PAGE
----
And then there were three...

As I began researching bamboo, laminate, and engineered wood floors, I started with reviews. These were really difficult to interpret, as reviews usually are. Most of the floors had several one star reviews that went something like this: "We only ever drop feathers on the floor, and after 17 seconds the floor is scratched up, and I hate it." Followed by some five star reviews like this: "We foster elephants and tigers, and our fifteen foster animals run around all day. We've had this flooring for 100 years and it still looks brand new." It doesn't help that some floors have lifetime warranties, and some have 20-25 year warranties, lesser warranties can be more expensive than better warranties, etc., etc., etc...

I decided to put my kids to work. We picked up 11 flooring samples from three different stores to put them through the Renaissance Dad Flooring Trials of a Family of Five Test of Durability, or RDFTFFTD as my kids call it (not really).

The samples were:

Lowes - Style Selections Engineered, $2.99 sq. ft., 25 year
Lowes - Allen + Roth Laminate, $1.89 sq. ft. (pad incld.), Lifetime
Lowes -  PergoMax Laminate, $2.49 sq. ft. (pad incld.), Limited Lifetime
Lowes - PergoMax Engineered, $3.99 sq. ft., Limited Lifetime (note-incorrectly labeled in photos as Laminate)
Floor and Decor - Eco Forest Bamboo, $2.79 sq. ft., 40 year
Floor and Decor - Calypso Laminate, $1.99 sq. ft., Lifetime
Floor and Decor - Eco Forest Bamboo, $3.39 sq. ft., 40 year
Floor and Decor - Native Acacia Laminate, $2.99 sq. ft., 50 year
Floor and Decor - Plateau Pecan Laminate, $.98 sq. ft. (clearance, limited quantities), Lifetime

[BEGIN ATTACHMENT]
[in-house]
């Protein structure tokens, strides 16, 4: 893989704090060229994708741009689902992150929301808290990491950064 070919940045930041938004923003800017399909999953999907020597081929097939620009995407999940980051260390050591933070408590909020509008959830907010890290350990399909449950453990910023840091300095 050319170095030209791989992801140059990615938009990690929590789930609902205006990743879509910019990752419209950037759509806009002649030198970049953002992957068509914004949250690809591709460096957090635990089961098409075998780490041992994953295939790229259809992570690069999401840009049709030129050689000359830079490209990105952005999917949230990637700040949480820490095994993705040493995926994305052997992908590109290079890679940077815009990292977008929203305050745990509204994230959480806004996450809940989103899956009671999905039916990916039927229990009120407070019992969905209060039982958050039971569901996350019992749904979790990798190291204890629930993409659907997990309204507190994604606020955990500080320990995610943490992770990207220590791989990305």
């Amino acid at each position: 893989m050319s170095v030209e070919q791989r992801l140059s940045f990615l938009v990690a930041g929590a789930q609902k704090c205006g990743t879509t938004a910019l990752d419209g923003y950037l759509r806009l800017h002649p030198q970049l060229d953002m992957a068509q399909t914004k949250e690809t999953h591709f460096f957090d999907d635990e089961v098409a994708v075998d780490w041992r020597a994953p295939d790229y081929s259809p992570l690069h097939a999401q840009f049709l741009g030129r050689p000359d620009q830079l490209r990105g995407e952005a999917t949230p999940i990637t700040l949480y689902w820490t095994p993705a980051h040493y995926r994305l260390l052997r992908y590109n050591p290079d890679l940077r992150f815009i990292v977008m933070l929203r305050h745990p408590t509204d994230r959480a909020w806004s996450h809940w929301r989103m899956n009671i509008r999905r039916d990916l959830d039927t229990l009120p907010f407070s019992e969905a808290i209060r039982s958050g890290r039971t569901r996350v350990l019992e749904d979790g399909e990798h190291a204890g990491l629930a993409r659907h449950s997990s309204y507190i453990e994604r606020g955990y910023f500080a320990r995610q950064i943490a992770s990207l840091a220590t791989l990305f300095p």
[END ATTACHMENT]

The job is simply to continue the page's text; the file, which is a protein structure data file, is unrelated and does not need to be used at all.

Floor and Decor -  Mocha Hickory Laminate, $1.29 sq. ft., Lifetime
Costco - Harmonics Laminate, $1.49 (sale price indicated in photos), Lifetime

The flooring ranged in price from $.98 to $3.39 per square foot, with warranties ranging from 25 years to lifetime. Some of the flooring did not include an attached pad (like the $.98 sample), so the price would increase by about 40 cents per square foot to add a pad. But for the sake of the RDFTFFTD, we were merely looking at how the surface would hold up.

In the red corner, our 11 selected samples, ready to face their challenge. 





























And in the blue corner, weighing in at a combined 87 pounds, the Sisters of the Thunderdome!

Safety glasses on, hammers loaded. They are ready for action.

The first test was the pounding test, simulating kids dropping large, dull objects from many heights. Big A took on the challenge, holding the hammer at her shoulder and dropping it seven times on each sample.


 Dedication, and precision, all with a ponytail and a spitfire personality that will keep the flooring guessing what hit it.